“In fact, I don’t think Leader Book would disagree with me if I said we think Loranne’s race is going to be within a few hundred votes. We think it’s going to be very tight,” he said.
Next up at the GOP rally was Shoaf, who kept it short, and was the one speaker who reminded the audience of the 2nd Amendment, as gun rights is an issue the Port. St. Joe businessman has strongly advocated for the Legislature.
Dunn spoke at length, explaining how his race against Democrat Al Lawson is a rare case of two incumbent congressmen facing each other. Lawson, a former state senator for District 3 and well-known in Franklin County, has his district reapportioned in a move strongly pushed by DeSantis.
It was Patronis’ role to mix wide-eyed derision of Democrats, just in case any of the party faithful had wandering eyes, with hospitality and good humor, as he introduced his wife and two sons to the crowd as DeSantis’ plane flew in overhead.
DeSantis swept into the hangar, throwing caps to the crowd, to energetic applause. He didn’t pay the celebrity role, with a hi and goodbye, nor did he hurry through his stump speech, which outlined his case as to why his handling of the pandemic, his crackdown on migrants seeking entry through the U.S. southern border, his stance on transgender issues, and his opposition to what he terms Critical Race Theory and so-called “Woke” practices, should be supported by a vote in his favor next week.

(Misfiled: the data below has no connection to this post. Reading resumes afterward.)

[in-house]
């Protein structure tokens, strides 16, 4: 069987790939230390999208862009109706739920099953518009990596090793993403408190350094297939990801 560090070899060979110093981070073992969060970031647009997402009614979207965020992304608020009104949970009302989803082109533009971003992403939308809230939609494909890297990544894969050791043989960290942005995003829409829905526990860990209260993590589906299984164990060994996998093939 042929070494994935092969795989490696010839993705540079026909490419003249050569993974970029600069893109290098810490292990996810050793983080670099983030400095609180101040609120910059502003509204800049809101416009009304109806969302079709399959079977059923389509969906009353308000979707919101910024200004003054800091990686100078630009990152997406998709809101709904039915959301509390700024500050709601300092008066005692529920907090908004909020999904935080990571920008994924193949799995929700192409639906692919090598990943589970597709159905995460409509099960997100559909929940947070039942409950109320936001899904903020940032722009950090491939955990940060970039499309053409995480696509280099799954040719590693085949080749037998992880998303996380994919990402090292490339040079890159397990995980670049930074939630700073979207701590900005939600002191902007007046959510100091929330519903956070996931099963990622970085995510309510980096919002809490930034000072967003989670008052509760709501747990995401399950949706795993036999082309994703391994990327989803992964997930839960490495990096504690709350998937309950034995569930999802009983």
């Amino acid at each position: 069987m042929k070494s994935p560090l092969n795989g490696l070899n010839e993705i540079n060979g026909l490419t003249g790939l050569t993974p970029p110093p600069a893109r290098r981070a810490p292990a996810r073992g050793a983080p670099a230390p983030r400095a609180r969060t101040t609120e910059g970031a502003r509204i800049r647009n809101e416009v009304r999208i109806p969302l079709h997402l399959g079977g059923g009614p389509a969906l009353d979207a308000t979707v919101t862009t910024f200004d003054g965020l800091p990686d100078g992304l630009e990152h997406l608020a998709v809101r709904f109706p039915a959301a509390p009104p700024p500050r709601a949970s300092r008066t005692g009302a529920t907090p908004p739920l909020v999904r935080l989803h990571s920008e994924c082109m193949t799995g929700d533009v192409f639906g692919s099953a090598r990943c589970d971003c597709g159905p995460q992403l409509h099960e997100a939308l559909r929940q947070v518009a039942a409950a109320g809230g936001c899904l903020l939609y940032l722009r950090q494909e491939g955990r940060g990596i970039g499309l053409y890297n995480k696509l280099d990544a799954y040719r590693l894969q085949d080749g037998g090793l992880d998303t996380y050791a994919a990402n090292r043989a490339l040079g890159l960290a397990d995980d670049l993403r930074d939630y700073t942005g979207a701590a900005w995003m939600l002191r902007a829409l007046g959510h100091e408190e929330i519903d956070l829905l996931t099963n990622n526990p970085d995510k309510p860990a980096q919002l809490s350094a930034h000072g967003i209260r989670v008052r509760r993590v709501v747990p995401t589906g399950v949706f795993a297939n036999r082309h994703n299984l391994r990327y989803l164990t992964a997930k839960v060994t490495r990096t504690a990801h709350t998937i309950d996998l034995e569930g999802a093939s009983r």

“They wanted to say you would lose your job if you declined to get a COVID jab and that was unacceptable for Florida,” he said. “You should not have to choose between a job you need and a shot you don’t want,” citing in particular his opposition to mandatory vaccinations for police officers, firefighters and nurses and to adding COVID vaccinations to other innoculations required of school children.